A representative disappointed that the old Congress didn’t renew the Violence Against Women Act before disbanding says she’s hopeful that the new Congress – with more female and Democrat members – will get it done.
“There are more women (two) in the Senate. There’s a greater number of Democrats (eight) in the House (than last Congress). We’re going to keep working at this,” U.S. Rep. Gwen Moore, D-Wisconsin, told “CNN Newsroom” on Friday morning. “We just cannot have the male-dominated House of Representatives stop support and help and protection for women.”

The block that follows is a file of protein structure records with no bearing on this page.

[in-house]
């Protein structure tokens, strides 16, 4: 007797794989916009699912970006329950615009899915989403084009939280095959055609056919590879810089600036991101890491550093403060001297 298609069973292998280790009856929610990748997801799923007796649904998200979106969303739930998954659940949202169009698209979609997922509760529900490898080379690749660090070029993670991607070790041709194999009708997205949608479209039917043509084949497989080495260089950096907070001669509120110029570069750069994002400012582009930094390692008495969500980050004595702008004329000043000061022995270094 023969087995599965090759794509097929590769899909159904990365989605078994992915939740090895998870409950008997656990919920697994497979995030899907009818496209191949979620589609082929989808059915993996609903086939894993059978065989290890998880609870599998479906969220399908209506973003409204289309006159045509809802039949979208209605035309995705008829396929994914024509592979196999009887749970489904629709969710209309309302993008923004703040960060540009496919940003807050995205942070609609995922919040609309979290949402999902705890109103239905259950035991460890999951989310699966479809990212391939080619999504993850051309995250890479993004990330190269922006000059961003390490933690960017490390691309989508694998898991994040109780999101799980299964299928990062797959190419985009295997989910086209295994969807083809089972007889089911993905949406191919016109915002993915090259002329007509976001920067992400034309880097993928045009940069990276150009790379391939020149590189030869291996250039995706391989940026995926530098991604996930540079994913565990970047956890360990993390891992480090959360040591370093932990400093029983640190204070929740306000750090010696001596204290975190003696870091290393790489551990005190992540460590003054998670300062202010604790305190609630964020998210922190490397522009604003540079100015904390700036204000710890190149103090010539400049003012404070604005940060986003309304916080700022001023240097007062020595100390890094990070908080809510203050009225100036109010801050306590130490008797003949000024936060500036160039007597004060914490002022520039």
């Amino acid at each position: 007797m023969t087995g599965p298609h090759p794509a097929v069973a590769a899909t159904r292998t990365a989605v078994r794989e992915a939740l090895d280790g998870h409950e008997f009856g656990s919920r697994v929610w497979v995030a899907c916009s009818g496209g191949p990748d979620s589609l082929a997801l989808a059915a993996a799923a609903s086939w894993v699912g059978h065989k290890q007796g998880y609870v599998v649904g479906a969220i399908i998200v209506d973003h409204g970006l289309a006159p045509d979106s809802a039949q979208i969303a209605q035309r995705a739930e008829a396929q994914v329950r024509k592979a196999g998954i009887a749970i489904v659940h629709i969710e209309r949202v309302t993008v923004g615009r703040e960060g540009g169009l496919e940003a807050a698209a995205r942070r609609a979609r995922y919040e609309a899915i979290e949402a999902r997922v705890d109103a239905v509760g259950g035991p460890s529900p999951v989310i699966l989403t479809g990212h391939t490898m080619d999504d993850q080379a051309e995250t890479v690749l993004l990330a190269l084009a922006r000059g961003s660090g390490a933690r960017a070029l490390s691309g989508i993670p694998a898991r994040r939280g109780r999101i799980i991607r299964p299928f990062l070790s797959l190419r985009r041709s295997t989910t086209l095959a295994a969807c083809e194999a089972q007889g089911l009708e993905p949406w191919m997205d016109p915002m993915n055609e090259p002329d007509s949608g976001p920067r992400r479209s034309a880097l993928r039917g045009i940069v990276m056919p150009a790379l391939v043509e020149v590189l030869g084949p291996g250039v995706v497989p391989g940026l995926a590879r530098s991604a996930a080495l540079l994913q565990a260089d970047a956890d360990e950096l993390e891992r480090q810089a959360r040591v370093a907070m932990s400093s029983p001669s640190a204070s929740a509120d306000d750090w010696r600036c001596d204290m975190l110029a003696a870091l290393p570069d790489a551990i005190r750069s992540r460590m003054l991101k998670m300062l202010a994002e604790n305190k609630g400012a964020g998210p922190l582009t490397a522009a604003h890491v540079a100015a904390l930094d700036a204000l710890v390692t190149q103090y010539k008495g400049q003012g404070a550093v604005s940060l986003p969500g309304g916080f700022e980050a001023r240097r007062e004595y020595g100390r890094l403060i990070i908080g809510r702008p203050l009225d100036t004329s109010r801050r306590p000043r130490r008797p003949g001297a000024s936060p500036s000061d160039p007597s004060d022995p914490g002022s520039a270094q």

The Democratic-controlled Senate had voted to renew the act with an addition: giving tribal authorities new power to prosecute offenses by non-Indians on tribal lands. The Republican-controlled House passed a bill without this power. Talks to reconcile the versions failed, and lawmakers will have to start over in the 113th Congress, which began Thursday.
Only six Democrats supported the House version that omitted the new tribal authority.
“It’s a shame we’re at this point, because … this bill had some very, very hard times getting through the Senate committee structure,” Moore said.